7 March, 2017
The St Vincent de Paul Society is marking International Women’s Day (Wednesday, March 8) with a call on the Commonwealth government to reverse its cuts to women’s incomes and services.
The Society also wants to see the inclusion of domestic violence leave in the National Employment Standards – the minimum set of employment standards that apply to all workplaces across Australia.
“Economic security and violence against women remain two key areas where Australia is lagging in terms of gender equality, and current policy settings are only deepening the inequality experienced especially by single mothers, older women, and those on low incomes”, said Dr John Falzon, National Council CEO.
“Gender inequality and family violence are not being prioritised in current policy and funding decisions. Policies across a range of areas – superannuation, cuts to income support and family tax benefit, cuts to homelessness services and legal assistance – are increasing the financial vulnerability of women.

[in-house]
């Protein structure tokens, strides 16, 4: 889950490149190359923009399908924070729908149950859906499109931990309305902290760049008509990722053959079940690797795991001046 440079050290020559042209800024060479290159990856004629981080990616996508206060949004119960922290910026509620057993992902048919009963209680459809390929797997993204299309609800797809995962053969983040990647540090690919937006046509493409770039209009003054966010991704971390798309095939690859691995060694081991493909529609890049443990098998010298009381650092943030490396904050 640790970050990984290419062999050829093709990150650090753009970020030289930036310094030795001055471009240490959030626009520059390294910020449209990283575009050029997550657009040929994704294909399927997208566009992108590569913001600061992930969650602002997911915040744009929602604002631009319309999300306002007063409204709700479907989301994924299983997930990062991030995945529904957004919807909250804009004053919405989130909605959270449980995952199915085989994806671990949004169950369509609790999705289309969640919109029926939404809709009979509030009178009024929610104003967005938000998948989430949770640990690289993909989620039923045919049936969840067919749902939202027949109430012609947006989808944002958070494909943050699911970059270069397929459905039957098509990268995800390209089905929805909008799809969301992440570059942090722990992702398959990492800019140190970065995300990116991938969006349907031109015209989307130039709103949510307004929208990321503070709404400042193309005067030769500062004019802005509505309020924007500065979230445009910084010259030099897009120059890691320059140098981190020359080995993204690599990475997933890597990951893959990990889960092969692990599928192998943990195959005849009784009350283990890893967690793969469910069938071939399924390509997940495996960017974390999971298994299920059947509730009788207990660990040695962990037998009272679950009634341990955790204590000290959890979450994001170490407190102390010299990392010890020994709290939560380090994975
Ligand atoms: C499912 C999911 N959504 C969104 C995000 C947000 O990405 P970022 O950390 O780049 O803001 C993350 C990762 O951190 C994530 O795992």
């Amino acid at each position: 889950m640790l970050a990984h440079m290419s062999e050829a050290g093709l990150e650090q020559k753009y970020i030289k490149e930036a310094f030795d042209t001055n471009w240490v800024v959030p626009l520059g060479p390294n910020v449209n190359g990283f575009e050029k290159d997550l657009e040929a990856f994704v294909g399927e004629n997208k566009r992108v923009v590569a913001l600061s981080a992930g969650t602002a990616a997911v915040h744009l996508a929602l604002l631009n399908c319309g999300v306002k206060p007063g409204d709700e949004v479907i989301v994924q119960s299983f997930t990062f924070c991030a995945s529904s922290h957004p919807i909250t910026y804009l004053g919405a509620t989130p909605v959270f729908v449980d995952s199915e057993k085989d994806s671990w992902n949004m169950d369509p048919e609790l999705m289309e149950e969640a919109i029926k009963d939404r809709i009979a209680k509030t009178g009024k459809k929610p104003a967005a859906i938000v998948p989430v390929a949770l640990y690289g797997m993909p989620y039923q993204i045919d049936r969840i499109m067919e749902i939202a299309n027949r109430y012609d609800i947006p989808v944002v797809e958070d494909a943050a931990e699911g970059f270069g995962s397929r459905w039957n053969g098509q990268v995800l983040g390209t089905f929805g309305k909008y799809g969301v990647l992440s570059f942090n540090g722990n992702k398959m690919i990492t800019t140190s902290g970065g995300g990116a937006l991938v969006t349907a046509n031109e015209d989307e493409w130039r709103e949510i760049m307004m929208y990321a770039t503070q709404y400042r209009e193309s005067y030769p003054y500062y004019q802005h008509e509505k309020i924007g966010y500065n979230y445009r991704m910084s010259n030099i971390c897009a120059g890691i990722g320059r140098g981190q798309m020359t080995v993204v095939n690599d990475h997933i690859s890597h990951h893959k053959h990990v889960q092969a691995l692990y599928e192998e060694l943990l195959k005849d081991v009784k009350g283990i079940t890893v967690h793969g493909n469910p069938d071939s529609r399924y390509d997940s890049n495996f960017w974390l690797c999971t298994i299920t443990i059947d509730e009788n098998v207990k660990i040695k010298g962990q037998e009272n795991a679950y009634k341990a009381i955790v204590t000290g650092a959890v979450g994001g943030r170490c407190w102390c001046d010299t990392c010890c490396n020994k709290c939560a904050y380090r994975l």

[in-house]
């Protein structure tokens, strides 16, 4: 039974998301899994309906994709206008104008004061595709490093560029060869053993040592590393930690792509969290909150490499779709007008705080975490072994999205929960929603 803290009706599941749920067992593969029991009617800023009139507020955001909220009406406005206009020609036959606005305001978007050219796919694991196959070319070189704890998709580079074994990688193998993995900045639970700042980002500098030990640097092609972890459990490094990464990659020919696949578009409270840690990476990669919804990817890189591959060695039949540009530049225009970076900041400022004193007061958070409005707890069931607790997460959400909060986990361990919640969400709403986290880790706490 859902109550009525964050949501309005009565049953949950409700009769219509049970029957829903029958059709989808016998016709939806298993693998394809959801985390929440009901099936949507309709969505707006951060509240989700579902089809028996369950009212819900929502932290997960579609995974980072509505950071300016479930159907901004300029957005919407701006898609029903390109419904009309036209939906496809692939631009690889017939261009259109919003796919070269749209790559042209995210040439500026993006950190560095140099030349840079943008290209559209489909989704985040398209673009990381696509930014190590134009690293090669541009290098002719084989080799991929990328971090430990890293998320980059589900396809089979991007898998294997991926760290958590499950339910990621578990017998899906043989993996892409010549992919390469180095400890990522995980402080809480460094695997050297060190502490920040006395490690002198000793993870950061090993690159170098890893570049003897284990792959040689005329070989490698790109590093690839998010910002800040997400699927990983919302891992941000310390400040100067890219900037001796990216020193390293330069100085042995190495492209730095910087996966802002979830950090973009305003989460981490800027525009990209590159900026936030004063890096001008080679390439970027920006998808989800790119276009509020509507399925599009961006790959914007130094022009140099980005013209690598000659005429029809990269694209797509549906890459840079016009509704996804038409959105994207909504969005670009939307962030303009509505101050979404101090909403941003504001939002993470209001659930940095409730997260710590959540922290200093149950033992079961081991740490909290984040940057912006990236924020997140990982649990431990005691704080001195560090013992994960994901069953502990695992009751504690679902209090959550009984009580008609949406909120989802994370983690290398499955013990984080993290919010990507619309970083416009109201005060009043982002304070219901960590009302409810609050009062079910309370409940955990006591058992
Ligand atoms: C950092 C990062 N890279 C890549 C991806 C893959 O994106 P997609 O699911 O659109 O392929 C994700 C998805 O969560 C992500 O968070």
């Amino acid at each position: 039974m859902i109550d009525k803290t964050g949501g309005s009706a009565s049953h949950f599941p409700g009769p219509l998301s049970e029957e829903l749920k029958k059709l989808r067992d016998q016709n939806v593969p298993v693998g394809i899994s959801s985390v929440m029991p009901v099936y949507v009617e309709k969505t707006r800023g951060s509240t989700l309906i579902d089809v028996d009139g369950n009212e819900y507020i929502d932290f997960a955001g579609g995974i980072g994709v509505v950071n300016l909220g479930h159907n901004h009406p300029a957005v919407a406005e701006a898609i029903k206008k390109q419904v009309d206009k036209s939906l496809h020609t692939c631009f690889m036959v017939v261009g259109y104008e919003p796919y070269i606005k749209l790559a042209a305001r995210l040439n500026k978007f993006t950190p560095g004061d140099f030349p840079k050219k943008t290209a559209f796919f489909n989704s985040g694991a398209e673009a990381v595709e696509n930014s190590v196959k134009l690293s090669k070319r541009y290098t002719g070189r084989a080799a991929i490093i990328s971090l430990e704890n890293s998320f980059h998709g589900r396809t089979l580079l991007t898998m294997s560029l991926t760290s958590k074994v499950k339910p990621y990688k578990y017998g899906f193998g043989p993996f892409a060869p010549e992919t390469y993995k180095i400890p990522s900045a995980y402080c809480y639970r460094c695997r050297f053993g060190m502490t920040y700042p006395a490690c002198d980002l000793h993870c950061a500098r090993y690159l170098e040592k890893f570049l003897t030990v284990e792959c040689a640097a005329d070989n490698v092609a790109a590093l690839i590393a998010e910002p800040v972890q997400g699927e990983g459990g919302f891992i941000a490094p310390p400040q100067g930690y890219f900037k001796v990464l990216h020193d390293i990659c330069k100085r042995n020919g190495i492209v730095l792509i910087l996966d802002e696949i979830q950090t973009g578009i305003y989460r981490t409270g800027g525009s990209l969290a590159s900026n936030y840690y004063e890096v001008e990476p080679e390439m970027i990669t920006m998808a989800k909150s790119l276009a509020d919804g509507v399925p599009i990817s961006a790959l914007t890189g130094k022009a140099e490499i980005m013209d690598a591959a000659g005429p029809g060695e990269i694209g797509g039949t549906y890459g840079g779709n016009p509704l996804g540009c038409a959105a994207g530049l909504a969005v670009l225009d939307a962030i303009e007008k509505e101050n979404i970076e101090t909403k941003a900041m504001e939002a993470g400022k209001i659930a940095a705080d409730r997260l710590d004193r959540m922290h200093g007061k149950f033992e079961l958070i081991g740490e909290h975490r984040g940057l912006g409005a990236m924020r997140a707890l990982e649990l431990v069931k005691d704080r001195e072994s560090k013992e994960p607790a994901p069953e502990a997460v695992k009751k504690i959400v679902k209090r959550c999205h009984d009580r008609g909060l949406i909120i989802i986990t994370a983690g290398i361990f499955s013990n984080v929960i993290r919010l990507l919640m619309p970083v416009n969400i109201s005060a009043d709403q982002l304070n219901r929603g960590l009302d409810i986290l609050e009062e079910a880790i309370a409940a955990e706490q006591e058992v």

“The increased casualisation and underemployment of the workforce disproportionately affects women, as do cuts to penalty rates and resistance to domestic violence leave entitlements.
“Women continue to be paid less for comparable work than men, with a pay gap of 23 per cent for full-time work. Despite this, legislation that would hold employers to account for pay parity has been watered down by the Commonwealth.
“We recognise that gender inequality is the root cause of violence against women; that it directly contributes to women’s financial insecurity and poverty; and that it is the basis for older women’s homelessness. Rhetoric alone will not address these issues.”
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